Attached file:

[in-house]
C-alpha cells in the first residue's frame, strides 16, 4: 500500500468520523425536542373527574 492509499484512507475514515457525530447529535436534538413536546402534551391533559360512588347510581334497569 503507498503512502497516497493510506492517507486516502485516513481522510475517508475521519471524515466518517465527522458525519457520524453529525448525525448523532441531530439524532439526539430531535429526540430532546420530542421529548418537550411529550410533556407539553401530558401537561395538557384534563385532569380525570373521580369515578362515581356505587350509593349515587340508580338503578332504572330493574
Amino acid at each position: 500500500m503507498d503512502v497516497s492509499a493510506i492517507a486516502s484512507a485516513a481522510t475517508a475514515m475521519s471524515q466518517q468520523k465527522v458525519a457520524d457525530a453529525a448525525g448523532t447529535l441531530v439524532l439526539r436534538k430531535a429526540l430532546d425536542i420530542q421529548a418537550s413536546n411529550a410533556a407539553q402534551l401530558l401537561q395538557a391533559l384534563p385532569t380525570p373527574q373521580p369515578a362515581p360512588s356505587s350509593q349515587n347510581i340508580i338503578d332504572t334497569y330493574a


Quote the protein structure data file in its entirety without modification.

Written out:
[in-house]
C-alpha cells in the first residue's frame, strides 16, 4: 500500500468520523425536542373527574 492509499484512507475514515457525530447529535436534538413536546402534551391533559360512588347510581334497569 503507498503512502497516497493510506492517507486516502485516513481522510475517508475521519471524515466518517465527522458525519457520524453529525448525525448523532441531530439524532439526539430531535429526540430532546420530542421529548418537550411529550410533556407539553401530558401537561395538557384534563385532569380525570373521580369515578362515581356505587350509593349515587340508580338503578332504572330493574
Amino acid at each position: 500500500m503507498d503512502v497516497s492509499a493510506i492517507a486516502s484512507a485516513a481522510t475517508a475514515m475521519s471524515q466518517q468520523k465527522v458525519a457520524d457525530a453529525a448525525g448523532t447529535l441531530v439524532l439526539r436534538k430531535a429526540l430532546d425536542i420530542q421529548a418537550s413536546n411529550a410533556a407539553q402534551l401530558l401537561q395538557a391533559l384534563p385532569t380525570p373527574q373521580p369515578a362515581p360512588s356505587s350509593q349515587n347510581i340508580i338503578d332504572t334497569y330493574a